President — Gene Pritchett, 107 Seaboard Road, Jesup, GA 31545; phone: 912-586-6905
Vice President — Gary Newman, 1182 Hwy 107, Denton, GA 31532; phone: 912-375-3795
Correspondence Secretary — Steve Rainey, 1923 Beattie Road, Albany, Ga 31707; phone: 229-449-9533
Membership Secretary/Treasurer — Tommy Key, P.O. Box 1005, Pine Mountain, GA 31822; phone: 706-628-4686
Legislative Director — Ted Gustin, 494 Eastside Drive, Thomaston, GA 30286; phone: 706-648-1951
NTA Director — Rusty Johnson, Rt. 1, Chula, GA 31733; phone: 229-382-2499
F.T.A. Director — 92 Rocky Point Road, Covington, GA 30014; phone: 404-402-2207
Executive Director — Chris Johnson, 2448 U.S. Hwy 411 S.E., Fairmount, GA 30139, phone: 706-337-5608
General Organizer — Teresa Keys, 3158 East Fairview Road, McDonough, GA 30252; phone: 770-388-7951
• Regular membership including subscription to Trapper & Predator Caller — $25
• Lifetime membership with subscription to Trapper & Predator Caller — $300
Complete membership application on first page of association section and send dues to:
GTA, Membership Secretary/Treasurer
P.O. Box 1005, Pine Mountain, GA 31822
CORRESPONDENCE SECRETARY’S REPORT
Well, by the time this comes out, trapping season will be well under way and most folks will have traps in the ground. It looks like it’s going to be a wet winter. We had 2 inches of rain the last of November and, as I write this, a major storm system is approaching from the west. There was a flood watch warning in affect for the area this morning, but currently the sun is shining and it’s breezy and cool.
Speaking of rain and traplines, I got to thinking the other day about an unusual trapline experience I had. The year was 1968 and I was stationed near Danang, Vietnam. A friend and I had stumbled across a live trap in the battalion area and decided to see what we could catch. We took the trap to a remote area, baited it with C-ration ham and started running our Southeast Asia trapline. Talk about long lining and state hopping!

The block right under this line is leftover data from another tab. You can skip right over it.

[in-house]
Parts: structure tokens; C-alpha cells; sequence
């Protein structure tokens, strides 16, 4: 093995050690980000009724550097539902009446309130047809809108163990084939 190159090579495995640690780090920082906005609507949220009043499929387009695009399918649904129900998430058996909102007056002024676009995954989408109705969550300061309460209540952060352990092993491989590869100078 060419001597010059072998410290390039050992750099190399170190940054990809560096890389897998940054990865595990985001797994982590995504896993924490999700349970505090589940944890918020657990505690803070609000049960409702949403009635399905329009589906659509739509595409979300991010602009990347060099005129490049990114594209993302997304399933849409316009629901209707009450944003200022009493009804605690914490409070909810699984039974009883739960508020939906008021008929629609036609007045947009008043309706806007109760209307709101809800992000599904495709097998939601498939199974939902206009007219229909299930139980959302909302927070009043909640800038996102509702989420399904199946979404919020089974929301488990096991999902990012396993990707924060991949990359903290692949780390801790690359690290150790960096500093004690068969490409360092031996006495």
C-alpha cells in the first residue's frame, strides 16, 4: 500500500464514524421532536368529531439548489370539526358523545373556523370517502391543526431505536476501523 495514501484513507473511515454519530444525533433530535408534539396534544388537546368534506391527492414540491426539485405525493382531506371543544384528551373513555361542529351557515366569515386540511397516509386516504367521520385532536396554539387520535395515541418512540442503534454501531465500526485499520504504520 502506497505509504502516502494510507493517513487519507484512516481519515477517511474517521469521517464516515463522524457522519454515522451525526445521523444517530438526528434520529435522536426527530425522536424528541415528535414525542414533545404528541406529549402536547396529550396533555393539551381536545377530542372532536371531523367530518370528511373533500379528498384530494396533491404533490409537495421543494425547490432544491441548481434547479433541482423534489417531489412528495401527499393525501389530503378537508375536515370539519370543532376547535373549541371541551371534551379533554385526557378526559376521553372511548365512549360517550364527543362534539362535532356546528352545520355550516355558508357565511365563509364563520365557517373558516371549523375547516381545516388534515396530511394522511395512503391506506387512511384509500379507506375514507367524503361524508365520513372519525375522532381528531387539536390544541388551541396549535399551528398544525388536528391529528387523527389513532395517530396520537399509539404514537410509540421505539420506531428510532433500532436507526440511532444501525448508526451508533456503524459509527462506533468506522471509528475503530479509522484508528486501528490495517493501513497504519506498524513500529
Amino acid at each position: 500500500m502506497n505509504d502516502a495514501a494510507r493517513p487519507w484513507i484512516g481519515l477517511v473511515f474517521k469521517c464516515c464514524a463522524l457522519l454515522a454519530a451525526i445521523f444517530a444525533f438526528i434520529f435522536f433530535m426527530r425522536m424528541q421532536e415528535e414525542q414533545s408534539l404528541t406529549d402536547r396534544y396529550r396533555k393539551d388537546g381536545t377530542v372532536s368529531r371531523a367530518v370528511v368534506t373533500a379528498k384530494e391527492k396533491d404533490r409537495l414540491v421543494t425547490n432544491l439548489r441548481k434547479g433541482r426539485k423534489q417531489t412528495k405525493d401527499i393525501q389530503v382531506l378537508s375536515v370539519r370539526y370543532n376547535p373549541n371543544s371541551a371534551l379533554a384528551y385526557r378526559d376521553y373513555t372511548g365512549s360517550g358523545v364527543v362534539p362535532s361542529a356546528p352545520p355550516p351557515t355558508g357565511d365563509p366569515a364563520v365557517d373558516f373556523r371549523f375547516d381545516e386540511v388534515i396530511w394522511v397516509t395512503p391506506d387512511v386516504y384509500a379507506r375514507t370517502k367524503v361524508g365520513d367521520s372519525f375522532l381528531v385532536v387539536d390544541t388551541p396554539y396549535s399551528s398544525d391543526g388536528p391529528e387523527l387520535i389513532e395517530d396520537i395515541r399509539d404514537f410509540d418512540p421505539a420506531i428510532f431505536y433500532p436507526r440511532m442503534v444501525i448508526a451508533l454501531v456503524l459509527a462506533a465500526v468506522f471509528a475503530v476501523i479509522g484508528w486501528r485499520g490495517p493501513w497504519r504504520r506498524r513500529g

After a few checks, we finally made a catch, some little critter that looked like a cross between a skunk and a ’possum — a skunossum or a ’possunk? While we were skinning our catch, a Vietnamese man that worked in the area came by, saw us and said, “Number one chop chop,” meaning the little varmint was good to eat, so we gave him the carcass. My friend reported one day that he had seen a young Vietnamese woman with one of the same critters on a leash riding on her shoulder.
Somehow word got out about our trapline and we got word that the battalion chief Corpsman wanted to see us. We thought we were in trouble for misappropriating government property, but it turned out he wanted to recruit us to be the battalion rat trappers! There were huge rats that apparently posed a health hazard and our job, when we weren’t out on patrol, was to rid the area of these vermin. The Corpsman told us we’d be exempt from all working parties (adequate compensation in its own right!), and he’d send word to the chow hall to supply us with whatever bait we needed. He also provided us with several more live traps, so armed with a gallon can of peanut butter and our live traps, we set about to catch Vietnamese rats.
I don’t remember just how many rats we caught; as we trappers like to point out, it’s the experience that counts not the numbers, but we got to run our line and avoided working parties. Who could ask for more?
I also had my parents send me one of my #2 jump traps which I carried in my pack whenever we were out on patrol “just in case I ever needed it.”
An interesting situation also arose once on patrol when we found what at first looked like booby traps on a paddy dike but upon further examination I determined they were actually snares set by the locals to catch small critters running the paddy dikes! The Vietnamese were very resourceful people.
Merry Christmas everyone!
— Steve Rainey